National Workaholic Day – Key Facts for Employers

Today, 5 July is National Workaholic Day.  A workaholic is a person who is addicted to work.  The phrase is derived from the words work and alcoholic.

Whilst the person may love their work the phrase workaholic has negative connotations  as the person can neglect other aspects of their lives such as family and personal relaxation.

Characteristics of a workaholic include wanting to work every day, taking few holidays or whilst on holiday thinking about work, overbooking the diary, saying yes to all colleagues, thinking about work all the time, arriving at work first and leaving last, being stressed if  not at work, having no hobbies, not taking lunch breaks, being too accessible at work.  The workaholic will micromanage and be unable to delegate.

Workaholism is not the same as working hard, it relates more to conditions such as obsessive compulsive disorders and addictions just like with alcohol and drugs.  For the employer this can pose some problems.  Working excessive hours consistently is not good for health and can be very destructive to working relationships.  Also it is not particularly productive.  Therefore it is important for the employer to take some important steps to manage such a situation and encourage a good work life balance banishing the long hours culture that hast long persisted in the UK and which may have been further encouraged by the declining economy and fear of redundancy.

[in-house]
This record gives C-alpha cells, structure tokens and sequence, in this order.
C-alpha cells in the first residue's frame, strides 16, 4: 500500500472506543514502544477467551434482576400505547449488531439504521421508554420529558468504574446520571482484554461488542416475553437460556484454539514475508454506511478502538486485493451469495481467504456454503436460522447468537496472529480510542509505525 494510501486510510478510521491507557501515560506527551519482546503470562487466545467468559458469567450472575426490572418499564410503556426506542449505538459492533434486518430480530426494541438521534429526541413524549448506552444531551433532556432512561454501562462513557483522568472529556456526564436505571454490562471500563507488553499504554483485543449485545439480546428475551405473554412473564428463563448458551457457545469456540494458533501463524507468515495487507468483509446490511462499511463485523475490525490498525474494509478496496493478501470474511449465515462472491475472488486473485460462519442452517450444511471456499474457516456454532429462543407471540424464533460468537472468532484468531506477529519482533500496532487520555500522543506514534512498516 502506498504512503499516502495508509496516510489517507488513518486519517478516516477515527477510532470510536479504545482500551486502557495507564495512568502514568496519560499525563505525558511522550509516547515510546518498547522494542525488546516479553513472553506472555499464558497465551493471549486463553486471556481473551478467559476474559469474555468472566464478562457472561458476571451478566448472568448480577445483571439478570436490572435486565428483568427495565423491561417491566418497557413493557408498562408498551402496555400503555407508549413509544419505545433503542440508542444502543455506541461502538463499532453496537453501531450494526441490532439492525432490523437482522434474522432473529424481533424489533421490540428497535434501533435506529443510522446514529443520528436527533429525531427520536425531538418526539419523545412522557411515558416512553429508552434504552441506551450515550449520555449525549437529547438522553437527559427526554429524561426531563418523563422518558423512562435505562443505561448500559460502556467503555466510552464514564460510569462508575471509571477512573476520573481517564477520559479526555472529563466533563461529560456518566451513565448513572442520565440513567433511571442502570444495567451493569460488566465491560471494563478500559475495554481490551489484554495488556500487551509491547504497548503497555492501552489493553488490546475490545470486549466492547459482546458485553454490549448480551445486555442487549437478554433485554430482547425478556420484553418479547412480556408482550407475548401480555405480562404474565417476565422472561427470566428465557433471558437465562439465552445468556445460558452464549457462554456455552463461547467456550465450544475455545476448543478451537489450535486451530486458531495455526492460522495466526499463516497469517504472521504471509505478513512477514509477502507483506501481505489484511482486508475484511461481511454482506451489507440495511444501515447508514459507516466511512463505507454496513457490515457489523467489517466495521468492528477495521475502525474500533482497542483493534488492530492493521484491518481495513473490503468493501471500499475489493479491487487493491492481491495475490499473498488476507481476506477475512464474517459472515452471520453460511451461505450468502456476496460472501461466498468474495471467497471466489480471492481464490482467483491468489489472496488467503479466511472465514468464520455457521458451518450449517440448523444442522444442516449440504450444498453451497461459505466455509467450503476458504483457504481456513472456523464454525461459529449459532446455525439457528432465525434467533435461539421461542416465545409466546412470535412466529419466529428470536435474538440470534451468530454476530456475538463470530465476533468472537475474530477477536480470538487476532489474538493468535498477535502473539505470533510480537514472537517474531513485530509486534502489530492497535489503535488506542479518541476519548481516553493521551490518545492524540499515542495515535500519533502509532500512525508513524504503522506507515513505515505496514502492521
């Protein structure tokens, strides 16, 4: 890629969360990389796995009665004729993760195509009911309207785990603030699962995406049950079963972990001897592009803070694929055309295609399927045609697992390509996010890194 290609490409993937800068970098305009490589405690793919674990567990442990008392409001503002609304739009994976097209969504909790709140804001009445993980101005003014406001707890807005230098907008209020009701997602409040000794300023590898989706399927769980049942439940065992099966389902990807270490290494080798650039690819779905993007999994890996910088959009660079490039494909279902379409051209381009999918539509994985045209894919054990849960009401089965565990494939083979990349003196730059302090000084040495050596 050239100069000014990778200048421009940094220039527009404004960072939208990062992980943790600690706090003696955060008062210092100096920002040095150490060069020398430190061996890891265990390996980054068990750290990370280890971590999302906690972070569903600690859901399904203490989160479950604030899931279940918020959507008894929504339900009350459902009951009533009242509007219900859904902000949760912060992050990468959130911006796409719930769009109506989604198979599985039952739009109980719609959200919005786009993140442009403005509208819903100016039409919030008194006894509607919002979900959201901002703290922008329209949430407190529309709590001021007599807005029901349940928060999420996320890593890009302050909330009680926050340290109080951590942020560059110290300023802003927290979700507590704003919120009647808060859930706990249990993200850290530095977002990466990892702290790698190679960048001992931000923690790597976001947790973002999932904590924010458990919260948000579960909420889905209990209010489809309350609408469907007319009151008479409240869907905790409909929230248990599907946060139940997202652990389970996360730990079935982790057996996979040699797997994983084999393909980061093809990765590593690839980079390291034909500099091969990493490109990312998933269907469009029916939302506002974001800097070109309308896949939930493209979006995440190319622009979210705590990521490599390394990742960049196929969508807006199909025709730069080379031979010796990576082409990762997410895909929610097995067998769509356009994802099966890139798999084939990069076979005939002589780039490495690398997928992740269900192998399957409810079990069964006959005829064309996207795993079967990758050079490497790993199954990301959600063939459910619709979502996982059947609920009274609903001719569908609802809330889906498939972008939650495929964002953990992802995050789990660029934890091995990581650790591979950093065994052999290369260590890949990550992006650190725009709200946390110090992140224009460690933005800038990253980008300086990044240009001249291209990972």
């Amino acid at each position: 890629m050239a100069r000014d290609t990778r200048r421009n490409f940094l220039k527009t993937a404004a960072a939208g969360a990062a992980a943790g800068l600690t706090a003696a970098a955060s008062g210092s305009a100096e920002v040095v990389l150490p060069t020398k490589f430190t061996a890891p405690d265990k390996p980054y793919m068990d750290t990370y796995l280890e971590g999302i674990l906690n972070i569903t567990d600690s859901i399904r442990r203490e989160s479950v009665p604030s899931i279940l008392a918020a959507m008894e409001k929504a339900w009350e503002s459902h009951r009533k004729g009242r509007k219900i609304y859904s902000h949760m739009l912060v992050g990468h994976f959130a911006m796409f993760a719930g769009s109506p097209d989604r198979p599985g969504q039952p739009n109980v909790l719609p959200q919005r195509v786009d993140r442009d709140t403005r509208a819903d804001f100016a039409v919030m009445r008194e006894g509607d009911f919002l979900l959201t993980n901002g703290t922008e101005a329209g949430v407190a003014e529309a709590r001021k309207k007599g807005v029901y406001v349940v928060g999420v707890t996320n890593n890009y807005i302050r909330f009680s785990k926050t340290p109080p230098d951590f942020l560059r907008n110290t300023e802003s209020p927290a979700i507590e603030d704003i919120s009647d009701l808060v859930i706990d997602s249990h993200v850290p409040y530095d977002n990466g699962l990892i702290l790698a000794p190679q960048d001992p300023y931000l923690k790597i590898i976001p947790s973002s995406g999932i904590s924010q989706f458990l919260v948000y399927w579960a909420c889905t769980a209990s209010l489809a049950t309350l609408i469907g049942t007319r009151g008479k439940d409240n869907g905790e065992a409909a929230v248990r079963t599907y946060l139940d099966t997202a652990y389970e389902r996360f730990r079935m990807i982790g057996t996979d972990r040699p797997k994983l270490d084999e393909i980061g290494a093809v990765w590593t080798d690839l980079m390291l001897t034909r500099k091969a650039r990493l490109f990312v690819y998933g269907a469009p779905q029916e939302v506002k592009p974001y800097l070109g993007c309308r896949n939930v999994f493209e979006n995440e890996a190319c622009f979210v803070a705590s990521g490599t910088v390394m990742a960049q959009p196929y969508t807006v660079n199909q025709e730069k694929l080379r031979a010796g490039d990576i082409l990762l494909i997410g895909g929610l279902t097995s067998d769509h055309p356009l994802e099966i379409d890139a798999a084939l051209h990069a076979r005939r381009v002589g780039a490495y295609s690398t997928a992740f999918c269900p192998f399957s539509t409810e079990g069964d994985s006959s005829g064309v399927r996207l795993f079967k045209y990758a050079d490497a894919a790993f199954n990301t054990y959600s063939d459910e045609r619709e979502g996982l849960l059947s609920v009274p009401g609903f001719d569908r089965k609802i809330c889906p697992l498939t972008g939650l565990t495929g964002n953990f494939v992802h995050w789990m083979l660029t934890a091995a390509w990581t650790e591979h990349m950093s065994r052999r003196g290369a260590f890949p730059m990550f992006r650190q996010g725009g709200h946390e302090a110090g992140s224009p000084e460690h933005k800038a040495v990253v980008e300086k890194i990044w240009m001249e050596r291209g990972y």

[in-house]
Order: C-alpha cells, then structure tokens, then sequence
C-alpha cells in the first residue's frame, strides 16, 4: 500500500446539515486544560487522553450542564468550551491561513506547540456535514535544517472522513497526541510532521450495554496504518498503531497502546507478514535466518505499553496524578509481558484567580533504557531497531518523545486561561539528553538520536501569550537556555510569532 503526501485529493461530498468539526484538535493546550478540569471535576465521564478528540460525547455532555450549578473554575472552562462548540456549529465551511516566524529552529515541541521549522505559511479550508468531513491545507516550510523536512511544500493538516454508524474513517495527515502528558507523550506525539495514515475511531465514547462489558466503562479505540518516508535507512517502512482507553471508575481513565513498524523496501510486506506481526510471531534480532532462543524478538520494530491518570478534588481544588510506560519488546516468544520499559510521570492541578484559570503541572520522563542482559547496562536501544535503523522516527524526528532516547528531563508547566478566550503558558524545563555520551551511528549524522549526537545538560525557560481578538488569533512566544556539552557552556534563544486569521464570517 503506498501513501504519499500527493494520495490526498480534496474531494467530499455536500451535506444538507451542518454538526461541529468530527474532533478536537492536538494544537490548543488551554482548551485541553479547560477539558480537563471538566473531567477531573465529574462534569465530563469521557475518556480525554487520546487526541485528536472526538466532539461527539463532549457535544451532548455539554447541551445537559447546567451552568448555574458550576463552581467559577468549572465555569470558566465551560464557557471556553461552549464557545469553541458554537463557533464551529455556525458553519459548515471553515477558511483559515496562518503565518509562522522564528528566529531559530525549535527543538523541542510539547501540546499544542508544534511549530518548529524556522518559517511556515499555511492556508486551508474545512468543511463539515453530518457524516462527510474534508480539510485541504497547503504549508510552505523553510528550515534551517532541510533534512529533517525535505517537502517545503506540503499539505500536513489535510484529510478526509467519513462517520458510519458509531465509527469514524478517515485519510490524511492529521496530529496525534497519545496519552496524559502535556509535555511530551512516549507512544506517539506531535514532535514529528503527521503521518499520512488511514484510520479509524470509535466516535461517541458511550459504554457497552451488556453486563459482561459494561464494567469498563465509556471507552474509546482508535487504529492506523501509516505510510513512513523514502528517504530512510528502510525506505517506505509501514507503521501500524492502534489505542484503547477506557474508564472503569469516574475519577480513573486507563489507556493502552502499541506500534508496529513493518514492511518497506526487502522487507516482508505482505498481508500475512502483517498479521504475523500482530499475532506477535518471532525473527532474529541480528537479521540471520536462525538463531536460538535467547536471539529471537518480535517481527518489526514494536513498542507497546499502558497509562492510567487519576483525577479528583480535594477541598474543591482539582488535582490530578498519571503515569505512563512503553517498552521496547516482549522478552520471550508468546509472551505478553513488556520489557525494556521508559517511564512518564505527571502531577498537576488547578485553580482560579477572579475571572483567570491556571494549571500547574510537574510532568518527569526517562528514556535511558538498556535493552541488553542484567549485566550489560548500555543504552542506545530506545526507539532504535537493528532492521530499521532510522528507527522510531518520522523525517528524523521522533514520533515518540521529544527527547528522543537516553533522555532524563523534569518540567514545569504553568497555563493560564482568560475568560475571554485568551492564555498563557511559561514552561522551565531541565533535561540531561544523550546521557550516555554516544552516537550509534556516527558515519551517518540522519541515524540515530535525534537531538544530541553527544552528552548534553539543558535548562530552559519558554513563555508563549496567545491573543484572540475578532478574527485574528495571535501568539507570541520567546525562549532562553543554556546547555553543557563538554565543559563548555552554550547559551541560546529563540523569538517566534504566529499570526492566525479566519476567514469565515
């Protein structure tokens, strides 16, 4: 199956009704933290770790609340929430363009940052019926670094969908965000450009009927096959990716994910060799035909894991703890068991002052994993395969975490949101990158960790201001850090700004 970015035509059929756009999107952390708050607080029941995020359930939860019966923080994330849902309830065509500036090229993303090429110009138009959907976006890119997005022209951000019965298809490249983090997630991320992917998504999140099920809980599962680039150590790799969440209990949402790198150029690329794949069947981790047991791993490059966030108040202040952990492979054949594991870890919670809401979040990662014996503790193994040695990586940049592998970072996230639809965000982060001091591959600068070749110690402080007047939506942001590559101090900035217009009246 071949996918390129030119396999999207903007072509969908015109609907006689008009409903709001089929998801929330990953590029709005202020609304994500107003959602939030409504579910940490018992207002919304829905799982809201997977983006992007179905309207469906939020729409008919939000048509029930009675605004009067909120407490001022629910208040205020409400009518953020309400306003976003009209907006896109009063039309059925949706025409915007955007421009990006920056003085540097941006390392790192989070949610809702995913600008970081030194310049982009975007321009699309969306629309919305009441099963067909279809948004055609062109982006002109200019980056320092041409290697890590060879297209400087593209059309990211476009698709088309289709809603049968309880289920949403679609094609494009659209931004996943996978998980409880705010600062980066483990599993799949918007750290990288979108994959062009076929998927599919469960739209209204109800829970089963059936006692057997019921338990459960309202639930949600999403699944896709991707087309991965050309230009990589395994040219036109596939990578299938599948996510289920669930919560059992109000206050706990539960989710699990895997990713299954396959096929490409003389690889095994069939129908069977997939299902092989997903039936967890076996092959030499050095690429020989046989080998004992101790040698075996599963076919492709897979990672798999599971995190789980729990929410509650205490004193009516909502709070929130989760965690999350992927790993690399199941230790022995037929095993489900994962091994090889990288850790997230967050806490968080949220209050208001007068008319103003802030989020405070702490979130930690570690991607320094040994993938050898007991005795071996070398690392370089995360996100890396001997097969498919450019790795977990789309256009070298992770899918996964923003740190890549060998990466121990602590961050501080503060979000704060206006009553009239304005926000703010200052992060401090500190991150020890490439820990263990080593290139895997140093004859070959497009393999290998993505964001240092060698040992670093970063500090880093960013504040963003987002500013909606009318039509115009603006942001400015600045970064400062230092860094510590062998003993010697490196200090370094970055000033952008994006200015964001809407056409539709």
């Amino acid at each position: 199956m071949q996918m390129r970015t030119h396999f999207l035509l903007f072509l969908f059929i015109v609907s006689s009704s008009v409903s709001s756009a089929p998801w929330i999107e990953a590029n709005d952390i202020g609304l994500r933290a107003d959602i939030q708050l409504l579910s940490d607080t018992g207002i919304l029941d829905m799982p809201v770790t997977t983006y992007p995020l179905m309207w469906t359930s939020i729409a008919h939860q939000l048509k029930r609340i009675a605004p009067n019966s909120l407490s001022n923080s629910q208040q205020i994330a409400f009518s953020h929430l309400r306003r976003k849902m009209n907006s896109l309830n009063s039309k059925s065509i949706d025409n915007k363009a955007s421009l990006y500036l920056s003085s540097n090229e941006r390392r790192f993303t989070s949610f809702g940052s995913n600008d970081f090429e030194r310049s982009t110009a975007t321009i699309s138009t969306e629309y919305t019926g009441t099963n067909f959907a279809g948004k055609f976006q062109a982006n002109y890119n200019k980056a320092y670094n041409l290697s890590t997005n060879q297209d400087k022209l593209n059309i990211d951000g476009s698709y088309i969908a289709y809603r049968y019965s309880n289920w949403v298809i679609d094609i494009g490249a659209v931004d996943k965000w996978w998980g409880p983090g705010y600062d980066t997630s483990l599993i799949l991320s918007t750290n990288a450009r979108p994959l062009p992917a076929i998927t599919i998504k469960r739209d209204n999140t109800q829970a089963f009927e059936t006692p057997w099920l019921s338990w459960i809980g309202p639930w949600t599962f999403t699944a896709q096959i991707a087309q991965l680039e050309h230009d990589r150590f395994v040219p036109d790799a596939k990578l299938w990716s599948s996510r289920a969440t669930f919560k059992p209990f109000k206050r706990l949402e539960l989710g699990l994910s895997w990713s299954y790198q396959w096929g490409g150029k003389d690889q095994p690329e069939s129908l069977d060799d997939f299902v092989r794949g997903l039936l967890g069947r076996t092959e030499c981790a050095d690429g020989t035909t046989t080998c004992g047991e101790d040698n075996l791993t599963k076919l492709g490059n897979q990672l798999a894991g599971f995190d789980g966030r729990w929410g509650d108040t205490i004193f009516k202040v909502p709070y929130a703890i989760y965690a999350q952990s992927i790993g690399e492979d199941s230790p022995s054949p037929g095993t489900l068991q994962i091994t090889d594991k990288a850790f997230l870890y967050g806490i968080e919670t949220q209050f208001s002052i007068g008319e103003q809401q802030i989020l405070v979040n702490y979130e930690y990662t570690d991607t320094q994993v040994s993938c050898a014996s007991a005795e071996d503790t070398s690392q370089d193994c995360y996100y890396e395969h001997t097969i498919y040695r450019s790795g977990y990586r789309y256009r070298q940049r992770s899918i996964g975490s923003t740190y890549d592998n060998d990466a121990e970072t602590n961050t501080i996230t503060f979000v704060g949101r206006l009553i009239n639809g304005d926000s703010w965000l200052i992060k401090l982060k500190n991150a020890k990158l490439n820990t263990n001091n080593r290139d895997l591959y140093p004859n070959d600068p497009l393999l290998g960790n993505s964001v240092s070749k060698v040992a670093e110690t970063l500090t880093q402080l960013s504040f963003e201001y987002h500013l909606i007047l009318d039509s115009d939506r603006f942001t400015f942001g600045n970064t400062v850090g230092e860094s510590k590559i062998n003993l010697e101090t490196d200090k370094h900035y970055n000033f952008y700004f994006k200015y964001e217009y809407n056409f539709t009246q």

An employer has a duty of care to all their employees.  This means they must provide a safe and healthy workplace ensuring that employees’ health, safety and wellbeing is paramount.   It is also a legal requirement governed by the Health & Safety at Work Act 1974.  Employers also have a moral and ethical duty not to cause nor to fail to prevent physical or psychological injury.   An employer must  not condone long working hours and they therefore should be regulated to promote the duty of care.

The Working Time Directive imposes a duty on employers to limit working hours to no more than 48 hours per week over a reference period of usually 17 weeks.  The legislation allows for rest breaks and rest periods that should be adhered to.  However the ability for employees to sign an opt out form allows them to work much longer than this.  In such situations employers should be keeping a close eye on the working practices of their staff to prevent excessive working.

Employment legislation provides for 28 days annual leave and many workaholics may choose not to take all or part of it.  It is therefore up to the employer to ensure that employees take all their annual leave entitlement and not to take advantage of those who seem reluctant to do so.  There should be a carefully worded annual leave policy in place and monitoring throughout the year to ensure that annual leave is taken on a regular basis so that a surplus number of days is not left over at the end of the annual leave period which may not prevent the employee from taking it due to essential workloads.  Employees who seem unwilling to take all of their holiday entitlement should be notified of specific days on which they should take holiday.

It would be best if an employer has in place a working hours policy.  A policy should state the responsibility an employer has to take care of employees’ health and safety and how they will fulfil that duty.  The policy should spell out how the employer aims to prevent excessive hours being worked on a regular basis.   It should be carefully monitored for effectiveness.

All jobs should be reviewed to ensure that jobholders are not over-burdened unnecessarily with work.  Role targets should also be reviewed to ensure that they do not encourage excessive working and are achievable.